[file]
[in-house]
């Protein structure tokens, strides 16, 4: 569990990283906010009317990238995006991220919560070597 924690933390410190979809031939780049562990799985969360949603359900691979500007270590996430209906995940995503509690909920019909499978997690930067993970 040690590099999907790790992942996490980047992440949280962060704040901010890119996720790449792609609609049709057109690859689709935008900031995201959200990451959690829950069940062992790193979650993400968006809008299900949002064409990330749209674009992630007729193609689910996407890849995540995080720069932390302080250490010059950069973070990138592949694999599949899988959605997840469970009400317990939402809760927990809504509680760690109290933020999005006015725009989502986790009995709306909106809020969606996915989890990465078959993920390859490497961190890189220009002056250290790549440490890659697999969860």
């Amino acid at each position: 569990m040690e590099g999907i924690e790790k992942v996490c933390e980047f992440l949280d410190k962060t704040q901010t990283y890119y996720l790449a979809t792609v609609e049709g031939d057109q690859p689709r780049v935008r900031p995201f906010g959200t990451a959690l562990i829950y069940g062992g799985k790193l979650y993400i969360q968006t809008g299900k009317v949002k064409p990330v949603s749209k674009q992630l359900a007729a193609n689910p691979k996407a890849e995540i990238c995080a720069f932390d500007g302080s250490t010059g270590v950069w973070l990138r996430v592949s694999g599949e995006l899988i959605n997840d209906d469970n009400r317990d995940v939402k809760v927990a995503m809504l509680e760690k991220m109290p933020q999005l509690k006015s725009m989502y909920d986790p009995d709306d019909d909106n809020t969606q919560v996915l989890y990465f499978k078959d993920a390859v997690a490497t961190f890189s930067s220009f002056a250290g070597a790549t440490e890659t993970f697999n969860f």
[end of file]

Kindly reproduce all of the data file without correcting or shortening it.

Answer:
[in-house]
């Protein structure tokens, strides 16, 4: 569990990283906010009317990238995006991220919560070597 924690933390410190979809031939780049562990799985969360949603359900691979500007270590996430209906995940995503509690909920019909499978997690930067993970 040690590099999907790790992942996490980047992440949280962060704040901010890119996720790449792609609609049709057109690859689709935008900031995201959200990451959690829950069940062992790193979650993400968006809008299900949002064409990330749209674009992630007729193609689910996407890849995540995080720069932390302080250490010059950069973070990138592949694999599949899988959605997840469970009400317990939402809760927990809504509680760690109290933020999005006015725009989502986790009995709306909106809020969606996915989890990465078959993920390859490497961190890189220009002056250290790549440490890659697999969860």
């Amino acid at each position: 569990m040690e590099g999907i924690e790790k992942v996490c933390e980047f992440l949280d410190k962060t704040q901010t990283y890119y996720l790449a979809t792609v609609e049709g031939d057109q690859p689709r780049v935008r900031p995201f906010g959200t990451a959690l562990i829950y069940g062992g799985k790193l979650y993400i969360q968006t809008g299900k009317v949002k064409p990330v949603s749209k674009q992630l359900a007729a193609n689910p691979k996407a890849e995540i990238c995080a720069f932390d500007g302080s250490t010059g270590v950069w973070l990138r996430v592949s694999g599949e995006l899988i959605n997840d209906d469970n009400r317990d995940v939402k809760v927990a995503m809504l509680e760690k991220m109290p933020q999005l509690k006015s725009m989502y909920d986790p009995d709306d019909d909106n809020t969606q919560v996915l989890y990465f499978k078959d993920a390859v997690a490497t961190f890189s930067s220009f002056a250290g070597a790549t440490e890659t993970f697999n969860f």